Shasta Caverns is a cave system near Shasta Mountain, which has an interesting history. It was, apparently, discovered in 1878 by a Native American fishery worker who’d been out hunting and followed an animal through a small hole into what he believed would be a tiny niche in the mountainside.
Scott and I stopped at Shasta Caverns on the way back to Portland partly because our original plan, to head back along the coast and take pictures, was thwarted by reports of rain.
The cave system at Shasta Caverns is accessible only from the top of a mountain across Lake Shasta from the road. Entrance to the cave system involves taking a WWII-era landing boat across the lake, then taking a bus up a very steep, narrow, winding trail that’s so curvy in some places that the bus actually overhangs the edge of the road when it’s turning. The buses themselves were carried across the lake by that very same boat;, which was barely big enough to accommodate them; the guide said the landing ramp can’t be raised while a bus is on the boat, meaning that a ripple any bigger than a matchstick will swamp the boat while it’s transporting them.
The mountain itself looks like this from the edge of the lake.
I still have yet to get used to how folks just leave scenic natural wonder lying around all over the place here in the Pacific northwest.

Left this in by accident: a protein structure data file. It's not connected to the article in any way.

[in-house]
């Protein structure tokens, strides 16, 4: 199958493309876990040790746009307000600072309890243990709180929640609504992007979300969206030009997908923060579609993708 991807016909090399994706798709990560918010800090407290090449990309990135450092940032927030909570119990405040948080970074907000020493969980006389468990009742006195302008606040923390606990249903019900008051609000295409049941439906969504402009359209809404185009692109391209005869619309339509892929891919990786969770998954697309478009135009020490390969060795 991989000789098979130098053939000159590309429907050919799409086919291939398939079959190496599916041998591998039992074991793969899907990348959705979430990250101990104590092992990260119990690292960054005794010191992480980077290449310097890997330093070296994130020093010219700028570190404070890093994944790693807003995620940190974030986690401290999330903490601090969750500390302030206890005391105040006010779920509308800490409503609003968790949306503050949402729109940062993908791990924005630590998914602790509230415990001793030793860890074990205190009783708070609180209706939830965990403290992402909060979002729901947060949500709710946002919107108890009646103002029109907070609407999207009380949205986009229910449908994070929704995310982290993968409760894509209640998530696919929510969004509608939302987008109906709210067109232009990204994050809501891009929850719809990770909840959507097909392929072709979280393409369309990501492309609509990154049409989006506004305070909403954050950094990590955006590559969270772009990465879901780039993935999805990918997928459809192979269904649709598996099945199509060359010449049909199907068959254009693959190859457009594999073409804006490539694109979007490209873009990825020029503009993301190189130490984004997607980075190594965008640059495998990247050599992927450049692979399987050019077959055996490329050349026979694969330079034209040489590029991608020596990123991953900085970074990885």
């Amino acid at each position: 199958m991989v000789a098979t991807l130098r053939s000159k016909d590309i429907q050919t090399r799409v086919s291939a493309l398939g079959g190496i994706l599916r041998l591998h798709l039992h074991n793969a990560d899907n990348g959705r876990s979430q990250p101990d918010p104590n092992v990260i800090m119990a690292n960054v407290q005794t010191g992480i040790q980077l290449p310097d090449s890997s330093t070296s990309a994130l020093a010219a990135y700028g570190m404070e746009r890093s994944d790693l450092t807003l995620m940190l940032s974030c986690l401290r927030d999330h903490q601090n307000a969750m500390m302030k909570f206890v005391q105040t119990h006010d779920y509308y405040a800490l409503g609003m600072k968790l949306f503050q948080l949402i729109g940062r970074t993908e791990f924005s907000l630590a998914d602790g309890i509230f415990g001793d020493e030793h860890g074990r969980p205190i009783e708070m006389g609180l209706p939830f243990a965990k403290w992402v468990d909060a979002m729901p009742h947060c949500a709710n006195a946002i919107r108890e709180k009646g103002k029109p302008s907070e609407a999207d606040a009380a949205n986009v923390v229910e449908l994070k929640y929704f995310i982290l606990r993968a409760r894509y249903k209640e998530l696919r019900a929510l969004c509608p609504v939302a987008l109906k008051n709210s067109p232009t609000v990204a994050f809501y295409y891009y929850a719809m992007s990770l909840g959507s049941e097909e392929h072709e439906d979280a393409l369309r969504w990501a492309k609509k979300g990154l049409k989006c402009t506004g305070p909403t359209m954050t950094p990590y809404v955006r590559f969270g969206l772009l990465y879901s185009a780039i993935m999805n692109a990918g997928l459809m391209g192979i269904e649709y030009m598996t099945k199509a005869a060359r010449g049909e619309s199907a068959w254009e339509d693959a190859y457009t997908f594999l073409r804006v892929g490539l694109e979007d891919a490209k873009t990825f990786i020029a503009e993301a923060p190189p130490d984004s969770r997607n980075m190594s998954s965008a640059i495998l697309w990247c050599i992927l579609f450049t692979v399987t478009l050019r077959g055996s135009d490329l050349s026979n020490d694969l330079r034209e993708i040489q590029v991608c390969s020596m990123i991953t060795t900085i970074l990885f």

The cave itself is small but quite spectacular. Unfortunately, a guided tour is the only way to go through it; visitors aren’t allowed to wander about on their own, the way they can at Carlsbad. Which is a damn shame, because I’d love to return here one day with a model and do some nude photography in this place.
Scott and I lagged behind the group as much as our patient and remarkably tolerant guide would permit, shooting long-exposure images from a pair of tripods. The cave system is small but spectacular, and features every type of rock formation that can exist in a limestone cavern.
After we left the cave system, through an exit five hundred feet or so above the entrance, we were confronted with this view:
At the very peak of the caverns is the remnants of this rusted ladder, which for nearly a century was the only way in or out of the cave system. The hole in the ceiling is the original entrance through which the cave’s discoverer made his discovery.
Detour complete, we hopped back into Scott’s car and headed north. That’s when it happened.
On the trip down, he had introduced me to Wooster & Jeeves, which is pretty funny stuff. On the way back, he opted for something a bit different: Mind Wide Open: Your Brain and the Neuroscience of Everyday Life by Steven Johnson.
I’m not quite sure what made him choose that particular book. Maybe it was simply the next one in the queue. Maybe he’d decided that entertainment a bit more meaty than turn-of-the-centry tales about an incompetent buffoon and his hyperconfident butler might be suitable. Perhaps it was entirely random, and the hand of fate reached out to touch him. In any event, the moment he pressed “play,” the dice were cast, and the Seattle motel room became inevitable.